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The Norse Penny Reconsidered: The Goddard Coin—Hoax or Genuine?
Svein H. Gullbekk

Journal of the North Atlantic, No. 33 (2017): 1–8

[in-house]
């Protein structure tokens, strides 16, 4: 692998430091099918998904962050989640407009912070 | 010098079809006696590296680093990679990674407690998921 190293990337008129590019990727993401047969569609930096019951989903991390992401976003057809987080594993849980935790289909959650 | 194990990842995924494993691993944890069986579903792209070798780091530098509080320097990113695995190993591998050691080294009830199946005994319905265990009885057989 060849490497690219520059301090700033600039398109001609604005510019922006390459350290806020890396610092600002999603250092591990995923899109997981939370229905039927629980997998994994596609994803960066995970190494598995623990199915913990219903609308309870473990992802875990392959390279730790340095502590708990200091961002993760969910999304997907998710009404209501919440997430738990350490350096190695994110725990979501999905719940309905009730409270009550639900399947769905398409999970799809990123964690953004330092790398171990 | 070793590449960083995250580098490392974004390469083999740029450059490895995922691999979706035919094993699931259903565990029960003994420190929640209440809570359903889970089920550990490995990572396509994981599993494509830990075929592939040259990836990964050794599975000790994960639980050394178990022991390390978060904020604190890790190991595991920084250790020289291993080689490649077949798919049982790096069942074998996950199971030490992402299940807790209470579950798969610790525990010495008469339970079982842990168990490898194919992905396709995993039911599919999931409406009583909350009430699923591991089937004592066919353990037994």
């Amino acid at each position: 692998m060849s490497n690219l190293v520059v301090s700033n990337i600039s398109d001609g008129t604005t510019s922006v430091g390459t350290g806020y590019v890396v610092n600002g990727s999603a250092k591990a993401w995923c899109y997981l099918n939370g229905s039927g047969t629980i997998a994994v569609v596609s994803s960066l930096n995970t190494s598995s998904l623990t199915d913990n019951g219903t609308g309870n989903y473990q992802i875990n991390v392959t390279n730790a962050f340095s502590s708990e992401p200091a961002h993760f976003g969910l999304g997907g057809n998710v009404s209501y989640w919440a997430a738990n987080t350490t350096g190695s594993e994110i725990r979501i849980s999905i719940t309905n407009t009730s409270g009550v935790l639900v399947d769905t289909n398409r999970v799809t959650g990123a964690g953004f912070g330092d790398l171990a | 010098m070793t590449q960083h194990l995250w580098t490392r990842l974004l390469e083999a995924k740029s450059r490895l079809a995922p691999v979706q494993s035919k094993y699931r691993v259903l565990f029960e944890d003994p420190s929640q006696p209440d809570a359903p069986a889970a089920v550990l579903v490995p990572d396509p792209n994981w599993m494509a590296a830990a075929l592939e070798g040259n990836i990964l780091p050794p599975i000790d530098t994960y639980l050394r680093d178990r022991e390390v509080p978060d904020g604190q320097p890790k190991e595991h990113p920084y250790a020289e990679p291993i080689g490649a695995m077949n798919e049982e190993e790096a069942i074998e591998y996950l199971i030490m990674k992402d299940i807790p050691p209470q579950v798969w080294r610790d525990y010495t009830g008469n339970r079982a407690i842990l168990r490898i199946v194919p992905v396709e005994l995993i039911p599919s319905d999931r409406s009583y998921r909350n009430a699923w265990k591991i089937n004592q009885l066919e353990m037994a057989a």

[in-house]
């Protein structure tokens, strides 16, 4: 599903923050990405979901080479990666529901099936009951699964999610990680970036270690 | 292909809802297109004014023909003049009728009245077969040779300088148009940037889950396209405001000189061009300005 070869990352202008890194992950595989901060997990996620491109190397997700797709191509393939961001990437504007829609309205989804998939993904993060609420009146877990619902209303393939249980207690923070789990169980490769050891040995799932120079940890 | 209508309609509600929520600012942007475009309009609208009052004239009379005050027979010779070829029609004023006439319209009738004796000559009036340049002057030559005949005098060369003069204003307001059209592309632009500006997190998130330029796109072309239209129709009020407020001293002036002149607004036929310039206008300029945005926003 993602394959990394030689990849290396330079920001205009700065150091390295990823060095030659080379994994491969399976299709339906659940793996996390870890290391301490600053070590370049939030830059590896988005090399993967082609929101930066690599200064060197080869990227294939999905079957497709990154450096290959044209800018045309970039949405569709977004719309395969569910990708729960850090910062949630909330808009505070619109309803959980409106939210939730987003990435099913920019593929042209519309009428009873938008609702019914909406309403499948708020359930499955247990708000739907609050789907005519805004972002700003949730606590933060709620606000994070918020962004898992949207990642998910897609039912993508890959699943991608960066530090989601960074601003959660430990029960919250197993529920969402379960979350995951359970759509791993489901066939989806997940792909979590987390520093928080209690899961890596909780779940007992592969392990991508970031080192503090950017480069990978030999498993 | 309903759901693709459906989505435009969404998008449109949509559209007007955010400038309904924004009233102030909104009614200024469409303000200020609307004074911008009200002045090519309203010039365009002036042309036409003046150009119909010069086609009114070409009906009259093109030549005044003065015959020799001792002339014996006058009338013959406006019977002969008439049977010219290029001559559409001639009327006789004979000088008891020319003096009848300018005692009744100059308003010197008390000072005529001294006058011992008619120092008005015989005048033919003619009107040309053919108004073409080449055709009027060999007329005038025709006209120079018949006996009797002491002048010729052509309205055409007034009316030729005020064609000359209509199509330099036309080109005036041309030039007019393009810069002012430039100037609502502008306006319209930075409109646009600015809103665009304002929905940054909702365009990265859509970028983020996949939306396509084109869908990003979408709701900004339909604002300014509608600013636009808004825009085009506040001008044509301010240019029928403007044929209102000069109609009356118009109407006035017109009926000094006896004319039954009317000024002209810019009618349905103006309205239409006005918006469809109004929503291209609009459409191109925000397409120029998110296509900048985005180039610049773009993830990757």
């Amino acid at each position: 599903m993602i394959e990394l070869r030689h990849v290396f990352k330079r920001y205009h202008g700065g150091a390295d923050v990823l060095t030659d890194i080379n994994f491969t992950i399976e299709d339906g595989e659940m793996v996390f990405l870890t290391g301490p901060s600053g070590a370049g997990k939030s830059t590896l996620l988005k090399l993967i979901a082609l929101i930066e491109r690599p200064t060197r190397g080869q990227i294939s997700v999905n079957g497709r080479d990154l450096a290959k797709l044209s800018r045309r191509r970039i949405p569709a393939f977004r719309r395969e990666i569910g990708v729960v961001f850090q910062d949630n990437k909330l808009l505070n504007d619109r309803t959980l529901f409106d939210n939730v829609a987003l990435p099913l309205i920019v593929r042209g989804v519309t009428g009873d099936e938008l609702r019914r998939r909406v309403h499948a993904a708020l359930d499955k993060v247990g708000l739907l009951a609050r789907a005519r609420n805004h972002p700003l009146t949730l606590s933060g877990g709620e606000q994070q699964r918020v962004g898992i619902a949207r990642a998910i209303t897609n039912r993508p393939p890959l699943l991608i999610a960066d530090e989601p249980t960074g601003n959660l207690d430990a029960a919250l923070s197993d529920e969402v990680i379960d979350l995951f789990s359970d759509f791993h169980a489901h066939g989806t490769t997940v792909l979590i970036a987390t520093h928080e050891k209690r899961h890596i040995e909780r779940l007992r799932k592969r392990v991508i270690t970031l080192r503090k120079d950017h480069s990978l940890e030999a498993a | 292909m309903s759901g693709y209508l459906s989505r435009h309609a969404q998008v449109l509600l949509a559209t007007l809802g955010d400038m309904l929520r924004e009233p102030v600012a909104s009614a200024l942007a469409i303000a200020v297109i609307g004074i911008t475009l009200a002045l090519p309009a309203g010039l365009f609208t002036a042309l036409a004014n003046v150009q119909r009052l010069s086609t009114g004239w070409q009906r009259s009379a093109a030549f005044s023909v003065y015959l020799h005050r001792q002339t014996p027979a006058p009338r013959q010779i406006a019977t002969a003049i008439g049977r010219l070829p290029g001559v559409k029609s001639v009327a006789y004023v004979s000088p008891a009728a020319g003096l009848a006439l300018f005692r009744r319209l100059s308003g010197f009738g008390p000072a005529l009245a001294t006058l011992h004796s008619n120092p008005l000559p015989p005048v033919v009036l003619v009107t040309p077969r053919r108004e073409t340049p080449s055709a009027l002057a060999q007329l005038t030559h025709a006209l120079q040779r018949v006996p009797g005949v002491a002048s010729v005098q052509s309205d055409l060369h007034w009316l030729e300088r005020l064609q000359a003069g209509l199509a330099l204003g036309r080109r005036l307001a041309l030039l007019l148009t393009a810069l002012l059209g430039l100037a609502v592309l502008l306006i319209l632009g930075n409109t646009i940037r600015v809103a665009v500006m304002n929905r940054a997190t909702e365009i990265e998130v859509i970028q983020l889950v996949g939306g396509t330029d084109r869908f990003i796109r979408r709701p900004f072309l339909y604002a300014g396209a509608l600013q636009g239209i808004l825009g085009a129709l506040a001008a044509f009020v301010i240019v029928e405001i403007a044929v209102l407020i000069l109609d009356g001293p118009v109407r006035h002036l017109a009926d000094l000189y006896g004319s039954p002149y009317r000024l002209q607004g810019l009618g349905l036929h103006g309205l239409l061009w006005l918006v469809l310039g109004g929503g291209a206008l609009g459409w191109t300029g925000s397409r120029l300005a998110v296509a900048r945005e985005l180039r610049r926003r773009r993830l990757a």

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The Norse Penny Reconsidered: The Goddard Coin—Hoax or Genuine? Svein H. Gullbekk* Abstract - The discovery of a Norwegian Viking penny on 18 August 1957, at Naskeag Point, the prehistoric Native American settlement close to Blue Hill Bay, Brooklin, Hancock County, ME, USA (also known as the “Goddard site”), has long been regarded as material evidence for contact between the continents and cultures of North America and Europe during the Viking Age. More recently, however, the veracity and validity of this find have been called into question. To this end, this article considers the penny’s numismatic and archaeological context, and engages with the debate from a Norwegian perspective. There is little doubt that the coin is a genuine Viking penny, struck during the reign of Olaf the Peaceful (the epithet is Kyrre in Norwegian, 1067–1093); what is more complex, however, is whether the discovery constitutes a genuine find or an elaborate hoax. In assessing the evidence, this article considers the penny’s appearance and its relationship to other Norwegian coin finds, both registered and unregistered, and within Norway and further afield. Accounting for the remarkable and exceptional nature of the find, this article concludes that both the penny and its modern archaeological and numismatic context offer plausible evidence that this find is genuine. *Department of Ethnography, Numismatics and Classical Archaeology, Museum of Cultural History, University of Oslo, Olso, Norway; s.h.gullbekk@khm.uio.no. Introduction The Norse penny constitutes one of the most celebrated Norwegian single finds from the Viking Age, a status due, in large part, to its discovery on 18 August 1957 at an ancient Native American site at Naskeag Point near Blue Hill Bay, Brooklin, Hancock County, ME, USA, on the East Coast of the United States (also known, and referred to here, as the “Goddard site”). The extraordinary nature of this find resulted in its display at exhibitions on both sides of the Atlantic, attracting national and international media interest. Further excavation work at the Goddard site in 1979 failed to produce more numismatic evidence, but did recover additional evidence suggesting the probable route that the coin had taken during the 12th or 13th centuries (McGhee 1984:13). The Norse penny once again became the subject of scholarly attention at the start of the 21st century, but this time the focus was not on its status as evidence for Vikings in America, but rather concerned the circumstances of the find. Edmund Carpenter (2003) questioned the Norse penny’s arrival in Maine: whether by Vikings visiting America or as a result of a small, sophisticated initiative by modern Americans, attempting to extend the Vikings’ penetration into mainland America by means of an elaborate hoax. Carpenter’s scrutiny of the evidence and circumstances around this find is impressive and overdue. As Carpenter states, the coin has evaded the large-scale public debate so often applied to such important finds. The focus of this study will be to redress this imbalance, and to discuss the numismatic evidence as a crucial element in our understanding of the coin’s mysterious heritage. Evidence of a Hoax? Hoax finds are not uncommon in the histories of American numismatics and archaeology. Indeed, the first reported find of a Roman coin occurred in 1533, when Marineo Siculo claimed that a coin with the portrait of Augustus had been found in the gold mines of Panama, and subsequent records of dubious finds of both ancient Greek and Roman coins in the United States are extensive (Epstein 1980:1–20, McKusick 1980:675–676). In this instance, the case rests on Guy Mellgren, amateur archaeologist and coin collector who reported his discovery of a medieval coin on 18 August 1957, at the Goddard site. This later became variously known as the “Norse penny”, the “Maine penny”, or the “Goddard coin” (Fig. 1) The Norse Penny Find The first to identify the coin as 11th-century Norwegian was the British coin dealer Peter Seaby from London who became aware of this particular coin and its find context through an article in Bulletin of the Maine Archaeological Society by B.E. Farmer (1978), who described the coin as an English penny issued in the name of King Stephen (1135–1154). After careful discussions with experts of Viking Age numismatics, Seaby published it as Norwegian in his company’s journal, Seaby Coin and Medal Bulletin, in December 1978 (Dolley 1979, Seaby 1978). The spectacular find provenance of the coin and significant interest from the academic society and international press led Professor Kolbjørn Skaare (1979:4), the leading numismatist on Norwegian coinage from 2017 Journal of the North Atlantic No. 33:1–8 2017 Journal of the North Atlantic No. 33 S.H. Gullbekk 2 the University of Oslo, to travel to Maine State Museum during 6–8 February 1979. Skaare studied the coin and declared it to be a genuine piece. Carpenter’s statement that the authenticity of the find has never been publicly debated is only partially correct. Although the topic has been somewhat neglected by scholars debating in archaeological or historical journals, Professor Kolbjørn Skaare informs me that he discussed the matter with the archaeologists involved at the time of the find (pers. comm., August 2004). This led Skaare (1981:481) to state that despite no other Norse artifacts ever being found at Naskeag Point, “Still I am inclined to share the opinion of the professional archaeologists involved [Dr. Bruce Bourque and Dr. Stephen Cox, both of the Maine State Museum, Augusta] that the coin find may be as genuine as the coin itself” (cf. Skaare 1979:4–17). Carpenter points to the fact that no finds of Viking or medieval coins have been reported from Greenland, and only a few coins have been found on Iceland, but of these none was issued by the Norwegian King Olaf the Peaceful (the epithet is Kyrre in Norwegian, 1067–1093), who was the issuer of the Norse penny (Gullbekk 2011). In Iceland, several coins dating from the reign of Harald Hardrade (1047–1066), Olaf the Peaceful’s more famous father, have been discovered in graves and at other sites. However, these finds contribute only to circumstantial evidence for a reconsideration of whether the Norse penny found at the Goddard site is a genuine find. The arguments that Carpenter presents against the Norse penny from the Goddard site being a hoax find are not conclusive, but his investigation of the circumstances of this discovery must be taken seriously, since no one has raised similar questions in such depth. At this juncture, it is worth turning to the numismatic evidence presented by the case. What is not established by Carpenter’s study is where the Norse penny came from, should it not be a genuine find. The circumstances of the 1957 find lie beyond the scope of this article, but since the significance of this coin exceeds that of a regular Norwegian 11th-century penny, it is worth probing where the coin may have come from, if not brought to America in the 11th or early 12th century. In other words, if anyone planted it at the find spot, what was the likelihood that anyone could have come across an Olaf the Peaceful penny, a class N coin according to Laurentius B. Stenersen’s (1881) classificatory system? The Numismatic and Archaeological Evidence Modern records of Norse coins dating from Olaf the Peaceful’s reign date back only 200 years, and of these finds, more than 95% have been discovered in Norway (Gullbekk and Sættem, in press). These coins have been found in hoards and graves, and as single finds in locations such as urban settlements, marketplaces, and churches. Norwegian law, as in other Scandinavian countries, defines the finds of medieval coins to be state property (Gullbeck and Roland 2017). Several medieval coins have gone Figure 1. The 2 sides of the Norse Penny found 18 August 1957, at Naskeag Point, the prehistoric Native American settlement near Blue Hill Bay, Brooklin, Hancock County, ME, USA (also referred to as the ”Goddard site”). Olaf the Peaceful (1067–1093), penny, uncertain mint, Maine State Museum, ME, USA. Courtesy of the Maine State Museum. MSM 72.73.1. Journal of the North Atlantic 3 2017 No. 33 S.H. Gullbekk to private collections, but these transfers have on the whole, occurred as a result of museum sales in the past. The largest transaction of Olaf the Peaceful coins involved duplicates from the Gresli hoard, the largest Norwegian hoard to be found from that period, containing a total of 2301 coins (Stennerson 1881). The sale was conducted by the Coins and Medals Department, University of Oslo, during the latter years of the 19th century, and occasionally through the first quarter of the 20th century. The large museum collections in Scandinavia, such as the Royal Collection of Coins and Medals in Copenhagen and Stockholm, as well as the university collections at Bergen, Trondheim, Uppsala, and Lund and several major collections in Europe altogether received several hundred coins from the Gresli hoard. The sales also attracted a number of private collectors from across Scandinavia (Myntkabinettets avhendingsprotokoll [Inventory of Sales, University Coin Collection, Oslo] 1881–1928). A number of the Gresli duplicates sold initially to private collectors were eventually placed in public auctions or with dealers, and were subsequently redistributed to traders and collectors inside and outside Scandinavia and the USA. One rare occasion of offerings of Norwegian medieval coins in the USA was a postal bid auction organized jointly by Henry Grunthal and Numismatic Fine Arts in New York with a closing date of 1 June 1948. This sale included a lot that contained 118 medieval Norse coins, deniers and small bracteates, mostly from the Gresli hoard (lot 663). The estimated value was $75, exceeded by the winning bid of $105. Carpenter uses this as an example of availability and a likely source for Mellgren’s possession of the Viking coin (Carpenter 2003:8ff.). The buyer of this lot was the American Numismatic Society. Its collection contains 14 Norwegian pennies from Olaf the Peaceful, 12 from the 1948 purchase (accession nos. 1948.79.188–199) and 2 purchased in 1921, none of which is Stenersen class N.1 Whether there were more coins from Olaf the Peaceful in lot 663 is unknown. There are no detailed records of more such coins in the lot-description, no records in the ANS archives, and no records of coins being sold on the collector’s market. Carpenter’s suggestion that at least one of these pennies came to be the archaeological hoax at the Goddard site cannot be considered anything but a speculative conjecture. The most obvious source for a lot of medieval Norwegian coins in the New York public sale conducted in 1948 is the Norwegian Gresli hoard and sales of numerous late 12th-century bracteates from another large Norwegian find, the Dæli hoard of more than 5000 coins that was discovered in 1841 (Skaare 1995:61). The Norse penny in question is classified as a variant of Stenersen’s 1881 class N type (Skaare 1995:14). Skaare (1979:14) noted that, although the coin was class N, it had elements of classes V, X, and Y. The Stenersen catalogue provides a hoard report and not a comprehensive survey of the coinage. However, the Stenersen classification of the Gresli coins has since served as standard reference for these series in spite of several studies discussing these issues in depth (Malmer 1961, Gullbekk 1994). The Gresli sale included 41 pennies of class N, all duplicates. Each of these 41 pennies could be a candidate for identifying the provenance of the Norse penny, if indeed a hoaxer was involved. Importantly, however, none of these pennies from the Gresli hoard can be identified as the Norse penny (Skaare 1979:14). This was, indeed, also clear to Carpenter, but when commenting on the sale of the Gresli duplicates, he writes: “of the 942 duplicate pennies Oslo sold, not all came from Gresli” (Carpenter 2003:14). He does not investigate this further, but instead leaves it open as a possible source for the Norse coin. Carpenter appears to suggest that the Norse penny did indeed originate from the Oslo collection, but without being able to point in the direction of any other specific source or coin. An important issue here is that the Maine penny is of a variant that has hitherto been unknown from other sources. As a unique variant, it would not have been defined as duplicate and thus not sold from the Oslo University collection. The question is, if some of the coins did not come from the Gresli hoard, where did these coins come from? The most obvious answer would be from other Norwegian hoards, such as the contemporary hoards of Imsland and Måge, both in western Norway, other known hoards of Norwegian coins from this period (Stenersen 1889, Stenersen and Brögger 1912). According to available records, all coins from these hoards ended up in public museum collections after being reported (Skaare 1976). However, no class N coins were found in either the Imsland or the Måge hoards, as Stenersen (1889) recorded as keeper of Oslo’s University Coin and Medal Collection, and as corroborated with the archaeologist Wilhelm Brögger in 1912. As far as I have been able to track in the archives of the Coins and Medals Department in Oslo, the other hoards from which Gresli-type pennies were sold (such as the Helgelandsmoen hoard), did not contain any Stenersen class N pennies (Stenersen 1895:29–30). In fact, besides the Gresli hoard, only 3 smaller Norwegian hoards have contained pennies of Stenersen class N. The first was from Tjora, in Rogaland, western Norway, which, out of a total of 19 coins from 2017 Journal of the North Atlantic No. 33 S.H. Gullbekk 4 the period of Olaf the Peaceful, contained 3 Stenersen class N pennies (Morgenstierne 1876). However, none of these coins is die-identical with the Norse penny. Even more importantly, the 3 Stenersen class N coins from the Tjora hoard are all preserved in the collection of the Department of Antiquities, Coins, and Medals, Museum of Cultural History, University of Oslo, Oslo, Norway. C.A. Schive (1865:31–32) referred to 15 coins from the Olaf the Peaceful period found in a location defined only as a general geographical reference to northern Norway, hence the name “Nordlandene”. Both the Swedish numismatist Brita Malmer (1961:337–338) and Kolbjørn Skaare (1976:174– 175) discuss whether these coins originate from 1 or more finds. Skaare divides them into 2 chronological groups, and thereby records them as 2 finds in his catalogue of pre-1100 Norwegian coins in Norway. In the find labelled “Nordlandene I,” 1 specimen of the Stenersen class N was found. Because this was reported to be in the Historisk Museum, Bergen, in 1976 (today Bergen Kulturhistoriske Museum), it cannot be the specimen found in Maine in 1957 (Skaare 1976:174). Another hoard of unspecified provenance on the Norwegian mainland that included a specimen of the Stenersen class N was published in the Beskrivelse in 1791, no. 303. The coin in question was illustrated by Schive (1865:pl. III, no. 31), and Schive’s drawing indicates this coin is not die-identical with the Norse penny find of 1957. Crucially, this very coin still forms part of the Royal Collection of Coins and Medals, Copenhagen (Skaare 1976:175). Taking into account these findings, the Norse penny cannot have originated from any recorded Norwegian hoard or single find, and cannot thus have formed part of the duplicates sold from the Coin and Medals Department in Oslo in the last quarter of the 19th century or first quarter of the 20th century (Skaare 1976:160, 164).2 This conclusion makes it impossible to argue that the Norse penny was one of the 952 pennies Carpenter refers to as being traded or donated to museums and collectors by the University of Oslo between 1881 and 1924. The hoards described above are the main sources for Norwegian coinage of the period of Olaf the Peaceful. There is, of course, a possibility that the Norse penny originated from an unregistered hoard discovered before1957, but, taking into consideration the scarcity of these coins, it is difficult to envisage how a hoard of Norwegian coins from Olaf the Peaceful’s period could have slipped under the scholarly radar if they were distributed on the open market. In Norway, the main auction house from 1974 to 2011 was Oslo Mynthandel AS. They organized 67 auction sales, all with an emphasis on Norwegian coinage, but never with a specimen of the Stenersen class N (Nos. 1–67; Oslo Mynthandel Auctions 1978–2011). Single finds of coins issued by Olaf the Peaceful occur throughout Norway: some 20 pennies are recorded in the archives of the Museum of Cultural History at Oslo University, the Historical Museum of Tromsø, the Museum of Natural History and Archaeology in Trondheim, and the Museum of Cultural History in Bergen as having been found mainly in the vicinity of Trondheim and mid-Norway, where they were presumably minted ( Gullbekk 1994, Risvaag 2006:359–360, Skaare 1976). Olaf the Peaceful Pennies Found Outside Norway If the Norse penny did not originate from the coins traded by Oslo University, another possible explanation is that the coin originated from a find located outside Norway. One fact to take into consideration in such a case is that these pennies’ metallurgic composition was no more than ~33% silver, and consequently they were not very desirable, at least in comparison to the majority of other contemporary coins. Despite a widespread geographical distribution, they have not been found in large numbers outside Norway. Norwegian coins issued by Olaf the Peaceful are reported in finds from Iceland, The Faeroe Islands, The Shetlands, The Hebrides, Sweden, Denmark, Finland, The British Isles, The Netherlands, and more recently also in Lebanon (Archibald 1991; Blackburn 1989; Gullbekk 2011; Moesgaard 2003a, b; Pol 1993; Skaare 1976; van der Veen 2000; Williams and Sharples 2003). Norwegian 11th-century coins have been found in Russia, Poland and Germany, but these are limited to coins issued by Olaf Haraldsson (1015–1028, 1030) and Harald Hardrade (1047–1066) (Skaare 1976). As far as has been reported, coins from Olaf the Peaceful have never been found in these areas. Such material evidence suggests that Norwegian coins were predominantly circulated in a westward, rather than eastward, direction in the latter half of the 11th century. Single finds from the reign of Olaf the Peaceful are rare, both inside and outside Norway, although they have become more common due to use of metal detectors: 8 single finds of Olaf the Peaceful pennies, for example, have been found in various locations in England (Early Medieval Corpus [EMC] numbers 1980.0033, 1983.9937, 1987.0168, 1989.0090, 1991.0336, 2007.0263, 2012.0322, 2013.0299; Cook 1999:270, EMC 2017 and 1 in Scotland (EMC Journal of the North Atlantic 5 2017 No. 33 S.H. Gullbekk 2001.1198). Nine single finds may not appear substantial, but, for comparison, of all the Danish 11thcentury coins discovered, only 3 pennies—those issued by King Sven Estridsen (1047–1074)—have been found, and only 3 single coins issued by Olaf’s father, Harald Hardrada (1047–1066), who was killed at the Battle of Stamford Bridge in 1066, have been discovered in England (EMC 1997.0029; 2001.1252) and 1 in Scotland (EMC 2001.1197). Indeed, no English monarch or coin types from the 10th through 12th centuries is represented with anything close to the 9 single-coin finds of Olaf the Peaceful pennies. Not even the Otto-Adelaide pennies, so numerous in Scandinavian finds, have been found in more than 2 single finds. As a result, it may be inferred that King Olaf the Peaceful’s Norwegian coinage was more widespread outside Scandinavia in comparison to other Scandinavian coinages of the period, in spite of their low silver content. The Condition of the Norse Penny In considering the general condition of the Norse penny, the coin appears to be in poor condition. In general, this is concurrent with coins from single finds or small groups of coins, rather than those discovered as part of a hoard. If the coin had come from the parcel sold in 1948, it must have been artificially distressed (Skaare 1979:15). It is fragmented, and also seems to have suffered from the wear and tear that comes with coins frequently changing hands over a long period of time. This wear may also have resulted from its use as jewellery or as an amulet, perhaps within a Native American society. It should be said that these coins have been discovered in poor condition in European finds. Occasionally these coins appear to have been pierced, an example being the finds from Sami offering sites in Lapland in the Northern Hemisphere, in find circumstances not dissimilar to that of the Goddard site (Jammer et al. 1956). If a Hoax, Why Not an Anglo-Saxon Penny? Before concluding, it is worth examining the choice of a Nordic coin, if indeed it was chosen and deliberately planted by Mellgren or another hoaxer. The Old Norse saga narratives tell of the discovery of America by the Norwegian Viking explorer Leiv Eiriksson (ca. 970–1020), thus making a Norwegian coin the obvious choice. However, Leiv, the son of Erik the Red, was brought to Greenland by his father and raised on the Bratalid farm there in the 980s. The King’s saga recounts that Leiv was given the mission of introducing Christianity to Greenland by King Olaf Tryggvasson (995–1000; Holtsmark and Seip 1970:196–197) . Of interest from a numismatic perspective is that the most widely used coins within the Viking world during Leiv’s lifetime were German and Anglo-Saxon pennies. Leiv died in 1025; the coin known as the Norse penny was struck threequarters of a century after Leiv Eriksson’s visit to America. Therefore, if anyone had wanted to relate the discovery of America to the Vikings, as told in the sagas, the most obvious choice of coin would have to have been either the so-called Otto-Adelaide- penny, or a penny issued by the Anglo-Saxon King Aethelred II (978–1016), of either Crux-type (ca. 991–997) or Long Cross-type (ca. 997–1003). These coins circulated in larger numbers than the Olaf the Peaceful coins, and even though they often presented as coins of excellent fabric and pleasant conservation, they would not have been more expensive; quite the opposite. Both German and Anglo- Saxon coins would have been easily obtainable at a reasonable price through any established coin dealer trading during the mid-20th century. In the event of a hoaxer having decided to plant a Norwegian coin at the Goddard site, without any prior knowledge of which coins were used in Norway in the period ca. 1000, he would have struggled to obtain an 11thcentury Norwegian coin minted before the reign of Olaf the Peaceful (1067–1093). Conclusion Having investigated the possibility of the Norse penny’s possible provenance among Norwegian and wider European finds, herein I have established that the type of coin found at the Goddard site was extremely rare (accounting for the 104 specimens recorded in the Gresli hoard). As far as I am able to trace, no registered coins of Stenersen class N, apart from the 41 class N coins of the Gresli pennies sold publicly, has been made available to the coin trade. If such a coin had ended up in an amateur archaeologist’s ownership, and was deliberately used as false evidence in Maine in 1957, it must have come from an unregistered find in Northern Europe, presumably in Norway. Considering the attention this penny has received since its discovery, and how much bearing it has had on exhibitions, media, and research, Carpenter’s (2003) research into sources both written and oral has undoubtedly shed new light on the Norse penny and its complex status as material evidence for or against a Viking presence at Naskeag Point or rather a transmission of material objects from the Old World to the New World. The agents involved could very well have been Native Americans bringing the coin from 2017 Journal of the North Atlantic No. 33 S.H. Gullbekk 6 Labrador or Newfoundland. The evidence presented is wholly circumstantial, and as a result Carpenter’s Scottish verdict of “not proven” remains valid. However, based on the numismatic and archaeological evidence, I am inclined to believe that this was a genuine find. As made clear above, the coin did not come from the sale of duplicates from Gresli, nor from the sale of other Norwegian hoards conducted by the University of Oslo in the late 19th century. Nor can the Norse penny be connected with any of the registered finds made of coins from Olaf the Peaceful’s reign outside Norway. Indeed, the coins issued by Olaf the Peaceful, both in general and especially those of class N, are rarely found outside Norway. To be a hoax, this coin must have been a find that escaped documentation and was traded from Norway, Scandinavia, or possibly the British Isles or other area around the North or Baltic Seas, and thence to North America, where it ended up in the hands of someone connected to the dig at Naskeag Point, all before 1957. Judging by the coin’s poor condition, which takes the form of even wear and tear, the coin must have been used either extensively in its period of economic circulations, or have been in use over a long period of time, or perhaps both. Coins in this condition usually present as single finds in Northern Europe, and this may well be the case with the Norse penny. The only difference is that this find occured in America instead of Scandinavia. It is common knowledge that coins travelled huge distances during the medieval period. Scandinavian Viking Age finds contain thousands of coins issued in Baghdad, Constantinople, Regensburg, and Melle, to mention a few obvious examples. It is therefore quite possible that a Viking coin travelled a similar distance. The presence of Norse people on the northeastern coast of mainland America is no longer in doubt: archaeological evidence corroborates Viking settlements in Labrador and Newfoundland. That a Norse coin ended up in a Native American camp, a few hundred miles south of what is understood to have been the main Norse settlement, could be explained in numerous ways. To argue that coins were used as a means of exchange among the small Norse community in America is questionable. However, given that over a period of more than a century, contact was maintained between Norse and Native American peoples, it is plausible to imagine that, at times, such people carried coins as part of their belongings. The evidence for coins travelling in the footsteps of people in the 11th century is immense. 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Et myntfund fra Maage i Ullensvang, Bergen Museum Årbok 7, Bergen, Norway. 15 pp. van der Veen, J.B. 2000. Vikingen op het strand van Heemskerk. Archeologische Kroniek Noord-Holland 2000:31–37. Williams, G., and N. Sharples. 2003. Et nytt myntfunn fra Olav Kyrre fra Hebridene, Nordisk Numismatisk Unions Medlemsblad (NNUM) 3–4:55–56. Endnotes 1My request for information about this issue, directed to the American Numismatic Society, is referred to and commented upon in the ANS Magazine (American Numismatic Society) 4:1 2005 (http://numismatics.org/ magazine/cabinetspring05/). The medieval Norwegian coins are listed as ANS accession 1948.79 as appears from their online database. 2In searching for Norwegian medieval coins with unknown provenance, I have consulted a fair number of Scandinavian and international public sales catalogues without records of unregistered stray finds. Pennies of class N type appear to be quite rare. Examples have in recent years been offered by Bruun Rasmussen (Copenhagen) auction 199, lot 5214; Kuenker (Osnabrück) 12 March 2007, de Witt collection, part 2, lot 697;Gemini Auction VII (2011), lot 543; and Album (Santa Rosa) Auction 20 (2014), lot 2496. I have, however, come across medieval Norwegian coins from other issuers and periods, mostly of the 13th and 14th centuries, which had been brought to market without being adequately registered through the public archaeological channels. 2017 Journal of the North Atlantic No. 33 S.H. Gullbekk 8 Appendix 1. The Sale of Coins from the Gresli Hoard The coins minted under King Olaf the Peaceful that were sold by the University of Oslo between the 1880s and 1920s from the large Gresli hoard, found in 1879, represent by far the largest source of coins from that period available outside any museum collection. Altogether 1021 duplicate pennies were put up for sale (Table 1). Of these, 804 are reported as sold (archival information, Museum of Cultural History, University of Oslo, Oslo, Norway). Unfortunately, the archival evidence in the University of Oslo’s coin collection does not give a detailed account of which coins were sold to whom. This can be studied only through sales lists and auction catalogues, where these coins turned up for sale in a second round in the market. Since it has been impossible to track down the names of the buyers of all the coins in question in the early sales, several coins that were sold at auction in the 1880s and 1890s almost certainly ended up being sold publicly for a third or even fourth time, thus distorting the numbers presented in this analysis. From a numismatic perspective, the Norse penny is of a type (class) that is scarce, but not impossible to obtain. The sale of duplicates from the largest-ever find of coins from Olaf the Peaceful’s reign, the Gresli hoard, included 41 (out of a total of 104) coins of class N (Table 1), but as noted above, none is die-identical with the Norse penny, nor do any share its poor condition. Table 1. Distribution of coins, by class, in the Gresli hoard and the amount of each class that was offered for sale. Class Offered for sale Total found in Gresli hoard T 208 375 C 193 317 S 186 335 U 172 238 Y 68 305 N 41 104 O 40 107 X 27 78 R 17 42 L 15 33 V 15 53 F 10 68 P 8 26 I 6 43 H 4 16 M 3 12 Q 3 14 G 2 5 J 2 15 E 1 3